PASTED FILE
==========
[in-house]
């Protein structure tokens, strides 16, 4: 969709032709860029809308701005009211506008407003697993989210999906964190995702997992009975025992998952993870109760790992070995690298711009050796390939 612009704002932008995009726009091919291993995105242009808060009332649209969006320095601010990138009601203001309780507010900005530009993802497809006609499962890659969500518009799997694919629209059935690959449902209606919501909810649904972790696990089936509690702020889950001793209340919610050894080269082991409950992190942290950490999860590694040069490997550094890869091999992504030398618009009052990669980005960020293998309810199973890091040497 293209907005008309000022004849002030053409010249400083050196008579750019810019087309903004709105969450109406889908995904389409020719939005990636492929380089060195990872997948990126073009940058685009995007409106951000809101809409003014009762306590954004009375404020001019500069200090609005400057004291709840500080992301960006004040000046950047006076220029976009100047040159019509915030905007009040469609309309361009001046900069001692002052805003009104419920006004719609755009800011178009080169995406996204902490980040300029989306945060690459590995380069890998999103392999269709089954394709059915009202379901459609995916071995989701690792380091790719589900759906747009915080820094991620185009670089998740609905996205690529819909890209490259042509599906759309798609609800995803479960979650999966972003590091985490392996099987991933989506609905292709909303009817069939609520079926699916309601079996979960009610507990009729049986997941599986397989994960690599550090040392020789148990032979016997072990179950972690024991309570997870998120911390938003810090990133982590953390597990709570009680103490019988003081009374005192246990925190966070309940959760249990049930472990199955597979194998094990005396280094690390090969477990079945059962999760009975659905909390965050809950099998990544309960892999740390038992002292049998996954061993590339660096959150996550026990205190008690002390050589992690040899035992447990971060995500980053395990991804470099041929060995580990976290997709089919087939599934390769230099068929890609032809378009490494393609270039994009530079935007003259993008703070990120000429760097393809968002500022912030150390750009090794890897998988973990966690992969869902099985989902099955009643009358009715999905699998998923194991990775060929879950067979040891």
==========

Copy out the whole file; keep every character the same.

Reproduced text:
[in-house]
């Protein structure tokens, strides 16, 4: 969709032709860029809308701005009211506008407003697993989210999906964190995702997992009975025992998952993870109760790992070995690298711009050796390939 612009704002932008995009726009091919291993995105242009808060009332649209969006320095601010990138009601203001309780507010900005530009993802497809006609499962890659969500518009799997694919629209059935690959449902209606919501909810649904972790696990089936509690702020889950001793209340919610050894080269082991409950992190942290950490999860590694040069490997550094890869091999992504030398618009009052990669980005960020293998309810199973890091040497 293209907005008309000022004849002030053409010249400083050196008579750019810019087309903004709105969450109406889908995904389409020719939005990636492929380089060195990872997948990126073009940058685009995007409106951000809101809409003014009762306590954004009375404020001019500069200090609005400057004291709840500080992301960006004040000046950047006076220029976009100047040159019509915030905007009040469609309309361009001046900069001692002052805003009104419920006004719609755009800011178009080169995406996204902490980040300029989306945060690459590995380069890998999103392999269709089954394709059915009202379901459609995916071995989701690792380091790719589900759906747009915080820094991620185009670089998740609905996205690529819909890209490259042509599906759309798609609800995803479960979650999966972003590091985490392996099987991933989506609905292709909303009817069939609520079926699916309601079996979960009610507990009729049986997941599986397989994960690599550090040392020789148990032979016997072990179950972690024991309570997870998120911390938003810090990133982590953390597990709570009680103490019988003081009374005192246990925190966070309940959760249990049930472990199955597979194998094990005396280094690390090969477990079945059962999760009975659905909390965050809950099998990544309960892999740390038992002292049998996954061993590339660096959150996550026990205190008690002390050589992690040899035992447990971060995500980053395990991804470099041929060995580990976290997709089919087939599934390769230099068929890609032809378009490494393609270039994009530079935007003259993008703070990120000429760097393809968002500022912030150390750009090794890897998988973990966690992969869902099985989902099955009643009358009715999905699998998923194991990775060929879950067979040891």